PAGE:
After the rotation medical students’ recognition of the empirical research establishing the effectiveness of both psychotherapy and psychotropic medications was strengthened. This probably reflects students’ exposure to different treatment modalities for psychiatric disorders, both during their hands-on experience and their concurrent enrollment in the psychiatric courses and didactics that accompanied the rotation. With such awareness of the effectiveness of these well-researched treatment modalities, physicians will be better able to recommend multiple treatment options for persons with mental illness.
Following the rotation students agreed less with the notion that people with mental disorders do not get better and that the treatment of mental illness costs more than it is worth. The psychiatric rotation was therefore successful in developing more favorable attitudes towards the prognosis of persons with mental illness. Such an increase in positive attitudes is especially important given that the rotation was only six weeks long. Moreover, despite the fact that the students’ major rotation was in a hospital inpatient setting, they recognized that the best way to treat mental disorders is not necessarily in a hospital. Coupled with the finding that students are very open-minded and welcoming when it comes to working with families of persons with mental illness, we would expect these students, as future medical practitioners, to place more emphasis on community-based treatment than traditional hospital services. Participation in the psychiatry rotation did not have any effect on students’ consideration of psychiatry as a specialization, which was surprising given that such an effect had been found in previous studies (7, 8).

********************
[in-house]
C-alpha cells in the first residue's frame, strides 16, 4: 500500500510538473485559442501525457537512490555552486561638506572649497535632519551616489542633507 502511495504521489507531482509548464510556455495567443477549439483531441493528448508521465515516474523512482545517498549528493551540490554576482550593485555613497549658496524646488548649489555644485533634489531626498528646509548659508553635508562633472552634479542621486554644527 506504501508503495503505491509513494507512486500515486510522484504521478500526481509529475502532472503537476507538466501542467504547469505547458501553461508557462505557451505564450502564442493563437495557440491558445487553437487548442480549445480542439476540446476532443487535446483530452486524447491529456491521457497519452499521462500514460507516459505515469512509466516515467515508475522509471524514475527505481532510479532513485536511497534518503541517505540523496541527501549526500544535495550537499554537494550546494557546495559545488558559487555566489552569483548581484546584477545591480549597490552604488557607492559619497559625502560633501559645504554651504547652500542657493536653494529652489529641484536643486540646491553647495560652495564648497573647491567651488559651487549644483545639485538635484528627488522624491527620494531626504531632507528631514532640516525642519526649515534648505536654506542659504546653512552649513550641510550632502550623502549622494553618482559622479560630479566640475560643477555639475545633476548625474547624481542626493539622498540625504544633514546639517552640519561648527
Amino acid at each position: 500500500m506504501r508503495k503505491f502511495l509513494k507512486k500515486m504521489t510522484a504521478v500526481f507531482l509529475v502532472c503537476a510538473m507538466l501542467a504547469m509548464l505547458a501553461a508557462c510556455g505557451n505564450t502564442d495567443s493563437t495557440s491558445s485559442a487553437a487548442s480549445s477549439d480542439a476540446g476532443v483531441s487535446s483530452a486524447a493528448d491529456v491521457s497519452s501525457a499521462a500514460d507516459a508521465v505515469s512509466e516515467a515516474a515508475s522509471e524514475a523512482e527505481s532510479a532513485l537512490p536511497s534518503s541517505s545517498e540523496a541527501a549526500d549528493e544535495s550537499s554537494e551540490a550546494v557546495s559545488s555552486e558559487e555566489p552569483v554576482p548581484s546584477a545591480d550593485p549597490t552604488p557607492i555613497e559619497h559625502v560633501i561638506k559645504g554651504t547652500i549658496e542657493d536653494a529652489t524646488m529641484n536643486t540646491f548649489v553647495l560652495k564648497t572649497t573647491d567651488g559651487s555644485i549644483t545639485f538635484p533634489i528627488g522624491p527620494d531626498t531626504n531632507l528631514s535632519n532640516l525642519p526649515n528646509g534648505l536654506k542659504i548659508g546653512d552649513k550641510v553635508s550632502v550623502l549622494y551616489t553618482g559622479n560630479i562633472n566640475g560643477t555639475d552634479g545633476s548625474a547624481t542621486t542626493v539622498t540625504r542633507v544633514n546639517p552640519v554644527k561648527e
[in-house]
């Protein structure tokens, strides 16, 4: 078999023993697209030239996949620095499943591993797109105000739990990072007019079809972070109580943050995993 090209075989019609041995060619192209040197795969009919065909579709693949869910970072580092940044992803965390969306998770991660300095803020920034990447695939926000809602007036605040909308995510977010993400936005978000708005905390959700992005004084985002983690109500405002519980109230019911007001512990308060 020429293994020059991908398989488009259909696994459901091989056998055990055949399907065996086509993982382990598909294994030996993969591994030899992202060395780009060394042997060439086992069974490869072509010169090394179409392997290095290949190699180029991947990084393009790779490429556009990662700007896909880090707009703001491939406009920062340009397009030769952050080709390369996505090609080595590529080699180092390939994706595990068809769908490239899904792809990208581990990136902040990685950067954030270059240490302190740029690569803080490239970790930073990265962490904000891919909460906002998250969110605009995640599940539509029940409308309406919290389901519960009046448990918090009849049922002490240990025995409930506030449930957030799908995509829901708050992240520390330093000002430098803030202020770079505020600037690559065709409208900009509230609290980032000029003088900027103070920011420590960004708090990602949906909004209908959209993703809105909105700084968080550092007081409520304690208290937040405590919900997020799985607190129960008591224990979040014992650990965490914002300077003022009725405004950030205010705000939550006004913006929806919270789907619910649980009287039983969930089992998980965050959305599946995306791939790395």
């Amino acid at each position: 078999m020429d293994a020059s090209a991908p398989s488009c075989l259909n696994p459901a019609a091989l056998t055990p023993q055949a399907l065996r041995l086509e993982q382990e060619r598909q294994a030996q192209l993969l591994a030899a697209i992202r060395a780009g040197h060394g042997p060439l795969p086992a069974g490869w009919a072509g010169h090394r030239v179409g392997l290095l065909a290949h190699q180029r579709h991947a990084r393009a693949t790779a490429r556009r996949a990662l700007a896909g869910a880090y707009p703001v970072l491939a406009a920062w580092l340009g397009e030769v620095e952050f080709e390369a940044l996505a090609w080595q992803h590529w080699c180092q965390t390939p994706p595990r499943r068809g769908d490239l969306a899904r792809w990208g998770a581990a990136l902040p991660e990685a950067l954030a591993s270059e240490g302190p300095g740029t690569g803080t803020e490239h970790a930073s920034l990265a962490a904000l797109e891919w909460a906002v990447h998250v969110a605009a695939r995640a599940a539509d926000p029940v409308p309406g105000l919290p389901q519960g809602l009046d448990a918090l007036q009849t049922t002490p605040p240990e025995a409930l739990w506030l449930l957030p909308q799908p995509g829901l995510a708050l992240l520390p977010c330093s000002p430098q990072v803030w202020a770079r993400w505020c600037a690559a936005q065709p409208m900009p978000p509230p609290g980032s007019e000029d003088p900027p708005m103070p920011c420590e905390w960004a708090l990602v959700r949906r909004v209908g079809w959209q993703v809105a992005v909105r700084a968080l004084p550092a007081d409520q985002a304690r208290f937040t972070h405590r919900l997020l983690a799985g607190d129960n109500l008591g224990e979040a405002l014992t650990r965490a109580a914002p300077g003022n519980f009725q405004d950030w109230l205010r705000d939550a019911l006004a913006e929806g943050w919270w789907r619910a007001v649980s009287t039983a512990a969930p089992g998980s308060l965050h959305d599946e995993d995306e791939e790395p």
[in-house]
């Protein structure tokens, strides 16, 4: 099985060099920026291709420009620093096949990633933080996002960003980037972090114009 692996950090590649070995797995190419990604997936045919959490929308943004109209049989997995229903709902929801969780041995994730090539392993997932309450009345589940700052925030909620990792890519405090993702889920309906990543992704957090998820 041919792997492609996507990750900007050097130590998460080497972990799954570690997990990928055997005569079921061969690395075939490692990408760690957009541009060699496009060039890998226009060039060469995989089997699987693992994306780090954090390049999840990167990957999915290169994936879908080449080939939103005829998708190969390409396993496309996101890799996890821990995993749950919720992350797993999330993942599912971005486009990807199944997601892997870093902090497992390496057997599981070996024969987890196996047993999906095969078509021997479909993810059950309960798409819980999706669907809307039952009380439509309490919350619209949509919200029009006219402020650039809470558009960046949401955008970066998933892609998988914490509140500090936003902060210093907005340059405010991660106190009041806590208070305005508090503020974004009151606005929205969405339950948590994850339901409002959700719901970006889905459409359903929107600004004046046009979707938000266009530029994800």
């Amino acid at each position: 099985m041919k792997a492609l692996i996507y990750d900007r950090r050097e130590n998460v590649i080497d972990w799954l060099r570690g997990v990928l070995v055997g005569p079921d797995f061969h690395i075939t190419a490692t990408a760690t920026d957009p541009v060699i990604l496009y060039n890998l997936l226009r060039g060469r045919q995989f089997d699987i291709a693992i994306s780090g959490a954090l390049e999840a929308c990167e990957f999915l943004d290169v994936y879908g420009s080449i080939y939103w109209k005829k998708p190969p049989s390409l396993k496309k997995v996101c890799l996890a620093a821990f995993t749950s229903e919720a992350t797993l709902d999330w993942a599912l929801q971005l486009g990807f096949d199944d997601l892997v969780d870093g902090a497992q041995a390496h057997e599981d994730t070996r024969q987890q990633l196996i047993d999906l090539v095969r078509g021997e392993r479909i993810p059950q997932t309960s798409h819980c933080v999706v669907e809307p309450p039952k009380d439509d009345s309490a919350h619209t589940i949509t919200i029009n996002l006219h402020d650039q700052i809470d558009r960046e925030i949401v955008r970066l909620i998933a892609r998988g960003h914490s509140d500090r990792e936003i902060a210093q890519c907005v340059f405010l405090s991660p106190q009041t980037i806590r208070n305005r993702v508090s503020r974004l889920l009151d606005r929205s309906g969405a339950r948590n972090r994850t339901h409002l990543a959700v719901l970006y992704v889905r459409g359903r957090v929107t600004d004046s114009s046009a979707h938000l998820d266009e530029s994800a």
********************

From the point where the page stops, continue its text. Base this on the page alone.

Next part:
We did not expect to find that following the rotation students were more likely than before to see treating persons with alcohol or substance abuse as a waste of time. However, most of these students were in inpatient settings where the incidence of comorbid substance disorders was 80 percent or more, and students also spent time on-call, where they encountered persons in crisis with substance abuse complications who had been through multiple treatments and/or refused further treatment. We speculate that the overwhelming comorbidity of their patients and the paucity of good short-term treatment results are what discouraged these students about substance abuse treatment.
A limitation of this study is the absence of a long-term follow-up to see if changed attitudes towards mental illness caused by the psychiatric rotation remained after graduation from medical school. Although Sivakumar et al. (9) found that medical students’ more favorable attitudes towards psychiatry following an eight-week clerkship were not maintained two years later, this finding was obtained in England almost twenty years ago. Therefore, continued effort should be devoted to studying the long-term effects of psychiatric rotations on health professionals’ attitudes towards the causes and treatment of mental illness.